Officially, Nvidia plans to introduce its first DirectX 11, Fermi-based GeForce in the first quarter of this year. According to DigiTimes, however, the launch will take place an the far end of that time frame—"sources from graphics card makers" claim Nvidia recently told partners to brace for a March unveiling.
Nvidia does intend to demonstrate the product at the Consumer Electronics Show later this week, DigiTimes says. But while the company was originally expected to stage a launch there, too, that schedule has reportedly slipped. The article suggests TSMC's 40-nm yield problems might have something to do with the setback.
Yields of 40-nm GPUs for AMD's Radeon HD 5800-series graphics cards only stabilized late last month, putting an end to weeks of manufacturing problems and ensuing shortages. However, DigiTimes claims TSMC still doesn't have enough 40-nm capacity to "supply the two GPU giants fully." We certainly know Fermi will be a fairly large GPU—and the larger a GPU is, the more likely it is to have defects. At the very least, we wouldn't be surprised if TSMC's yields were still not up where Nvidia wants them.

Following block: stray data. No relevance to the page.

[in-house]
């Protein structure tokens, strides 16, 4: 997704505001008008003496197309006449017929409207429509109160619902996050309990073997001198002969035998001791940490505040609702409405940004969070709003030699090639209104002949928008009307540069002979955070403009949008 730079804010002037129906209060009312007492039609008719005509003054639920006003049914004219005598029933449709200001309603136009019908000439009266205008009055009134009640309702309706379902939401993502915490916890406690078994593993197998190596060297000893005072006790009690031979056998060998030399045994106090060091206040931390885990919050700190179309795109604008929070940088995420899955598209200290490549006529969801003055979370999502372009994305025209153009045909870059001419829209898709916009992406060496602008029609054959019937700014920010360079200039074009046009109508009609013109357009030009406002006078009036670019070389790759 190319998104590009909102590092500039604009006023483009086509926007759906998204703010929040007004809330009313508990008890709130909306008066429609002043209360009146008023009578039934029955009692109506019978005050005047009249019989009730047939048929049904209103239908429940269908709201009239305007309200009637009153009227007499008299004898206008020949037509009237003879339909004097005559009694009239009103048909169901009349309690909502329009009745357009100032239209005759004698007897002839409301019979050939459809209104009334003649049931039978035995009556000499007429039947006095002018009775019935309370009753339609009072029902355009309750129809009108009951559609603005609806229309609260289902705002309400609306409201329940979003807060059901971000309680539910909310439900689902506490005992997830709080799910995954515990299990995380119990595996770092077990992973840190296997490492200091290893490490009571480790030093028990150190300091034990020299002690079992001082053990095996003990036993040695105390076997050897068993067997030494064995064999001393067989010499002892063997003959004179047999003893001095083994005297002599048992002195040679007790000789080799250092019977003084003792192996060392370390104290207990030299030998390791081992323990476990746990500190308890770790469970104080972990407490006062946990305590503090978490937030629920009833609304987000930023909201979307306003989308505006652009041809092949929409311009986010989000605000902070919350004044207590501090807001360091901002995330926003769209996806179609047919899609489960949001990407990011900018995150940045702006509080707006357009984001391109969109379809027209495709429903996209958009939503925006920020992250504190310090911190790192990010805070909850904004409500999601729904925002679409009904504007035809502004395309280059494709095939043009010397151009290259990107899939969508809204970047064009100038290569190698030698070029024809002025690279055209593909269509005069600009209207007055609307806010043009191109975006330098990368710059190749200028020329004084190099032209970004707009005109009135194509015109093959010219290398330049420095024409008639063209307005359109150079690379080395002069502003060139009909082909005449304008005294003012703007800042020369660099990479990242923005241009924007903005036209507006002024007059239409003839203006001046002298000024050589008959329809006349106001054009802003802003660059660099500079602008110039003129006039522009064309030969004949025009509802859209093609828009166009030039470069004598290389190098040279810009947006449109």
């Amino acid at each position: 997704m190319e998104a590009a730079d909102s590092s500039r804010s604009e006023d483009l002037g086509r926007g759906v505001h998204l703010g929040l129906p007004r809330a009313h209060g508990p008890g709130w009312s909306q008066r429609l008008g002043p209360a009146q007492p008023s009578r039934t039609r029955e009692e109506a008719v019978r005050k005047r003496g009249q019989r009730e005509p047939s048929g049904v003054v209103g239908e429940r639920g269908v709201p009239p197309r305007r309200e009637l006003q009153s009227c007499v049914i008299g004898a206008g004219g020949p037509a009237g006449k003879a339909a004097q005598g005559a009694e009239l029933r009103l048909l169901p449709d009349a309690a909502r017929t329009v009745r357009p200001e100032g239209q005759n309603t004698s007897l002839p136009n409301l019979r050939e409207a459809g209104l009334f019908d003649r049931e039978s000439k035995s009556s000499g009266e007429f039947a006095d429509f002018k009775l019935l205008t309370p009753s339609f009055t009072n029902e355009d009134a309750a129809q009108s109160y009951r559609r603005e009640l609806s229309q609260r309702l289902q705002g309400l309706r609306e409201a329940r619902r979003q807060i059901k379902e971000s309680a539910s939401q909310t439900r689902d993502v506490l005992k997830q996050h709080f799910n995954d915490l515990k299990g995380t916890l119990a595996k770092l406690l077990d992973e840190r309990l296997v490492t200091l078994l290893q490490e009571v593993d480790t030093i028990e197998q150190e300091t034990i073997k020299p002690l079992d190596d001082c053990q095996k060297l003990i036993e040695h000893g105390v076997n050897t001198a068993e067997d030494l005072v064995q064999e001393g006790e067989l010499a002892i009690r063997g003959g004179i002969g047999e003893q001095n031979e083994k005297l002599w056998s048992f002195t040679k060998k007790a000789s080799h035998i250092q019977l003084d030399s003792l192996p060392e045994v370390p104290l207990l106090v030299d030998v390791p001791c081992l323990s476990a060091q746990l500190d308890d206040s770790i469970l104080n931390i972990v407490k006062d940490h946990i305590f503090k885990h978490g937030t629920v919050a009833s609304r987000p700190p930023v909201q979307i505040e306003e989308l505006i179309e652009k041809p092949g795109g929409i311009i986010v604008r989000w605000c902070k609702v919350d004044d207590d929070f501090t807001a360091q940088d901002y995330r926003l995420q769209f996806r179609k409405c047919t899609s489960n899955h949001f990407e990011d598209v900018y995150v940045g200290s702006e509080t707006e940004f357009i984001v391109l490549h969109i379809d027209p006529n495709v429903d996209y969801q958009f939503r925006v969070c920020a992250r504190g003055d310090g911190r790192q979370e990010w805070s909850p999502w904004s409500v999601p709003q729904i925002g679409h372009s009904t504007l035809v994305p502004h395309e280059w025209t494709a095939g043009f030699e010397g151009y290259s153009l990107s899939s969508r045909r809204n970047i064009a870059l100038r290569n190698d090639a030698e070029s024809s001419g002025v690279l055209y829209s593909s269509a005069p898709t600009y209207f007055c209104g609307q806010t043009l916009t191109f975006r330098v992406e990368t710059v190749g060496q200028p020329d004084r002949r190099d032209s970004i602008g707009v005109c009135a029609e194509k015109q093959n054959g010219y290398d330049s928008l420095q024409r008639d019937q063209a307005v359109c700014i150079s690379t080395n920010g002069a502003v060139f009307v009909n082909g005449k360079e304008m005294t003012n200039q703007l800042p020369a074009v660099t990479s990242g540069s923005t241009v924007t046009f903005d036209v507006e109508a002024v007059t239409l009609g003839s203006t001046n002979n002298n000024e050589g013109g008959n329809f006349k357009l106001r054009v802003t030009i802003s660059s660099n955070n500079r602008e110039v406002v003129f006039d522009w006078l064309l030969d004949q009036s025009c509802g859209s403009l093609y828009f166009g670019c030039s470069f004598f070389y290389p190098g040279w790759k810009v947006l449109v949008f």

Nevertheless, DigiTimes writes that the delay won't prevent AMD from going forward with mainstream derivatives of its new 40-nm, DirectX 11 architecture. New GPUs code-named Redwood and Cedar will reportedly see the light of day "at the end of January or in February 2010" as part of new Radeon HD 5600, 5500, and 5400 lineups.